Routes 2, 3, 4: The stop at the airport has moved to the general public traffic lanes on the lower loop of Airport Way. The stop is located from pillar 14 to pillar 17 at the end of the arrivals pick up lanes
Federal grants will help VRT build a cleaner multimodal system
VRT was recently awarded two major competitive federal grants totaling nearly $26 million. These funds will help fund $30.5 million worth of projects to make improvements to the Treasure Valley’s transit system.
Competitively awarded grants
In addition to providing recurring funding to transit agencies, the federal government offers a selection of competitive grant programs to fund specific projects. VRT staff submitted successful applications to both grant programs, which will allow VRT to enhance the system beyond what would be capable of doing within its regular budget. Receiving two competitive federal grants within one week is a tremendous accomplishment!
Toward a more sustainable system
Many of the projects being funded by these grants will help VRT shift its system toward a cleaner, quieter, more sustainable system. They will also help advance the region’s plan to transform State Street into a multimodal corridor with improved transit infrastructure.
VRT’s electric buses use locally-generated energy with reduced emissions. The batteries are fueled by Idaho Power, which generates more than 60 percent renewable electricity from hydroelectric plants, wind, and solar sources, and plans to shift to 100 percent clean energy sources by 2045. With nearly zero tailpipe emissions, electric buses charged on the electric grid have produced up to 87 percent less per-mile lifecycle greenhouse gas emissions when compared to their diesel counterparts1.
VRT introduced electric buses in 2021 and currently has 12 electric buses in its fleet. The current charge duration and charger location at VRT’s Orchard Maintenance Facility limits the ability to keep an electric bus in service all day. However, with these grants, VRT will be able to purchase more electric buses, install additional chargers at the Orchard facility, and construct new charging depots along bus routes and at Main Street Station (MSS). Located in downtown Boise, MSS currently connects nine bus routes with 21 buses averaging over 3000 miles per weekday.
A collaborative effort
These grants represent high levels of coordination with partners across the region. The shift toward an electric fleet and increased use of alternative transportation options on key transit corridors supports the City of Boise’s goal of carbon neutrality. The purchase of additional transit vehicles and building out the State Street corridor has been identified as high priorities in the Community Planning Association of Southwest Idaho (COMPASS) long-range transportation plan, Communities in Motion 2040 2.0.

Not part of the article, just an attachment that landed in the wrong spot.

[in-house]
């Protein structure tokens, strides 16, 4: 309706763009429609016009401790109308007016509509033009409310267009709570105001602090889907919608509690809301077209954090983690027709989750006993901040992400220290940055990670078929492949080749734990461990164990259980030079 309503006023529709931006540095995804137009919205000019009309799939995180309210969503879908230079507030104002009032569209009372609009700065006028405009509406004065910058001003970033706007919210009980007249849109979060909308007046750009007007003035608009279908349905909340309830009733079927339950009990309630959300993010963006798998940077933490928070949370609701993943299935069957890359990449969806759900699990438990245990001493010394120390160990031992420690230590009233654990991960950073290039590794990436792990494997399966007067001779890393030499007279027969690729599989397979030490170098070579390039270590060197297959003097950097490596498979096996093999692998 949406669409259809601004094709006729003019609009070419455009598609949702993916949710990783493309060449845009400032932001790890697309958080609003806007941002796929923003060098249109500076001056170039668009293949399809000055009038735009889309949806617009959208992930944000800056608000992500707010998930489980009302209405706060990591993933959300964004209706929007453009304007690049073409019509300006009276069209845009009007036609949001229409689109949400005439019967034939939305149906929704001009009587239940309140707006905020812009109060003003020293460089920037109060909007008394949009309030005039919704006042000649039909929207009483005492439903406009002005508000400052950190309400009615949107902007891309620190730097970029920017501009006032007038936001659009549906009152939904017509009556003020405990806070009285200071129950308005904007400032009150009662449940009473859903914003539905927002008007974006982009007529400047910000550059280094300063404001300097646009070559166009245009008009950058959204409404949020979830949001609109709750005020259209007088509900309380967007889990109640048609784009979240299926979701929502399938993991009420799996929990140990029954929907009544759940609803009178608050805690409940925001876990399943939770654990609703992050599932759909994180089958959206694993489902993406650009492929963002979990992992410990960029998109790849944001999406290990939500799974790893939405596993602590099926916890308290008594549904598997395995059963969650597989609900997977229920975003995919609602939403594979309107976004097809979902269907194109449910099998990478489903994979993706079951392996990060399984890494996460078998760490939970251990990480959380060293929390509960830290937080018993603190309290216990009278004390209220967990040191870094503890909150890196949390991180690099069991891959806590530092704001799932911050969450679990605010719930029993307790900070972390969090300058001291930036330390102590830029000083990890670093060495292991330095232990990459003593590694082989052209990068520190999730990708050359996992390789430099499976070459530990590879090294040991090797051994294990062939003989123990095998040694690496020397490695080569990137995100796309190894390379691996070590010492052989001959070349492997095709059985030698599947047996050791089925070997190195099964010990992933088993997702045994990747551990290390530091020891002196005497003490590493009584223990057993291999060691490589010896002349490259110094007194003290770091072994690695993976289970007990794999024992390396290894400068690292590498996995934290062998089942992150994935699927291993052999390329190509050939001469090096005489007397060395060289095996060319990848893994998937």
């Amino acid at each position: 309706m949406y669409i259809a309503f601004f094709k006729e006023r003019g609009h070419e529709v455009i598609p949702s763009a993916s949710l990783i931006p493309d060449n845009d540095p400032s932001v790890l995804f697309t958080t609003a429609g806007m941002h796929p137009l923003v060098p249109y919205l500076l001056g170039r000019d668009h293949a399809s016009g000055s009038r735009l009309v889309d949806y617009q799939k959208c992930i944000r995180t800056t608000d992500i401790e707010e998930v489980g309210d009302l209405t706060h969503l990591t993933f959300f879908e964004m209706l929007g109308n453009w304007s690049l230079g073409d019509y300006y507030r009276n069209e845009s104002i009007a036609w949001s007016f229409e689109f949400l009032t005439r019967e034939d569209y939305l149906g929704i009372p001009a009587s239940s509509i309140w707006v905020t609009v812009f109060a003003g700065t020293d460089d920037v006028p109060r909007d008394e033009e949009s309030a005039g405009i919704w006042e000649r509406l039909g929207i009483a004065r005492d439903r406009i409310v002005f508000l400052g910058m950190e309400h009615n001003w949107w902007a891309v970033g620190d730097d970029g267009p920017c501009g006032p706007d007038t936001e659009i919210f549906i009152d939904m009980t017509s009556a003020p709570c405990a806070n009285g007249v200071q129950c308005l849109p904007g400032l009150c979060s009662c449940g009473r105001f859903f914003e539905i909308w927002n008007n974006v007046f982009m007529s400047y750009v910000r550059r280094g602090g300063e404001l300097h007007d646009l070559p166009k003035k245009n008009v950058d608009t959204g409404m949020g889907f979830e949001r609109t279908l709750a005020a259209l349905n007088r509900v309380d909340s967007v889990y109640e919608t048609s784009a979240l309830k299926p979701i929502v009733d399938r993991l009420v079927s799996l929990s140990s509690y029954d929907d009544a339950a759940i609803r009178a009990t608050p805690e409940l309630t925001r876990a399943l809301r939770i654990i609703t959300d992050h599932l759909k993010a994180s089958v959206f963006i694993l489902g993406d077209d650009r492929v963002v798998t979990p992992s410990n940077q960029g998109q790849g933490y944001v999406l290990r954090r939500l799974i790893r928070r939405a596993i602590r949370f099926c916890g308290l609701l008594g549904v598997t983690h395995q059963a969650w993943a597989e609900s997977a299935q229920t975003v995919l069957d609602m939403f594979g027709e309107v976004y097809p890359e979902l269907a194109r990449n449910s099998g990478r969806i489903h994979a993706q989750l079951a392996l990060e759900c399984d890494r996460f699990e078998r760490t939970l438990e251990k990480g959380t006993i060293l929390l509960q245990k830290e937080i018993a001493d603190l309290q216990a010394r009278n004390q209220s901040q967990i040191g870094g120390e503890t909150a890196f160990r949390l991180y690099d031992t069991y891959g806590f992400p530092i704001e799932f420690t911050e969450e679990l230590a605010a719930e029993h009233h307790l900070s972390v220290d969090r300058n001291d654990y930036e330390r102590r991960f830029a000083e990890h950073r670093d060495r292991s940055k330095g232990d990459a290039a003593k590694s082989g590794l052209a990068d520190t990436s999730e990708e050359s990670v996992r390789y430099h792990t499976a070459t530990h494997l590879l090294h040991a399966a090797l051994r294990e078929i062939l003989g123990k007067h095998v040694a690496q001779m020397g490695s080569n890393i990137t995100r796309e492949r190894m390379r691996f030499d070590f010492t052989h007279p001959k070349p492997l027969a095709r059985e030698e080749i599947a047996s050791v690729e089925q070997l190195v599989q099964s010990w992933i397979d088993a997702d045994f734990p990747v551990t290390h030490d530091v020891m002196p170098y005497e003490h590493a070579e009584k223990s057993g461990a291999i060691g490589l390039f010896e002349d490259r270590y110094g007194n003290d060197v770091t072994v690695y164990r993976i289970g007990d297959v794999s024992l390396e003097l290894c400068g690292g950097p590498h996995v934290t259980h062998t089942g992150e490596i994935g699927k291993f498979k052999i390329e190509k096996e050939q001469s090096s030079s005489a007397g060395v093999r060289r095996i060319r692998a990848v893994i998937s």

In addition to financial support from the City of Boise for both grants, VRT received local matching funds for State Street improvements from the Idaho Transportation Department (ITD), Ada County Highway District (ACHD), and the Capital City Development Corporation (CCDC).
Rebuilding American Infrastructure with Sustainability and Equity (RAISE) grant
- Date of award: August 11, 2022
- Amount: $8.5 million
- Local Match: $2.1 million
- Scale: One of 166 transit projects nationwide receiving a grant award
The RAISE grant will help to advance the region’s vision of an accessible, multimodal corridor on State Street, bringing community closer to home, increasing transportation options to benefit everyone, and reflecting State Street’s diversity. Transit, development, roadway, bicycle, and pedestrian improvements will create community gateways that provide the freedom to move.
VRT will use the RAISE grant for improvements to the State Street corridor and fund the construction of transit, pedestrian, and bicycle facilities along a six- and- one-half- mile section of State Street/State Highway 44, between downtown Boise to Bogart Lane. The project will include upgraded and accessible bus stations, on-route electric bus charging, real-time bus arrival displays, ticketing machines, improved lighting, a multi-use path, improved wheelchair access and infrastructure, and additional street crossings for bicycles and pedestrians.
Low or No (Low-No) Emission Vehicle grant
- Date of award: August 16, 2022
- Amount: $17.4 million
- Local Match: $2.6 million
- Scale: One of 150 transit projects nationwide receiving a grant award
The Low-No grant will fund the purchase of eight electric buses and four electric depot chargers, as well as workforce training and development. The local matching funds includes VRT funding, contributions from the City of Boise, and possible compressed natural gas fuel tax rebates. The Low or No Emission Vehicle program is among the FTA’s first competitive grant selections under the Biden Administration’s Bipartisan Infrastructure Law.
1 According to a 2019 report by the Union of Concerned Scientists (https://www.ucsusa.org/sites/default/files/attach/2019/04/Electric-Utility-Investment-Truck-Bus-Charging.pdf)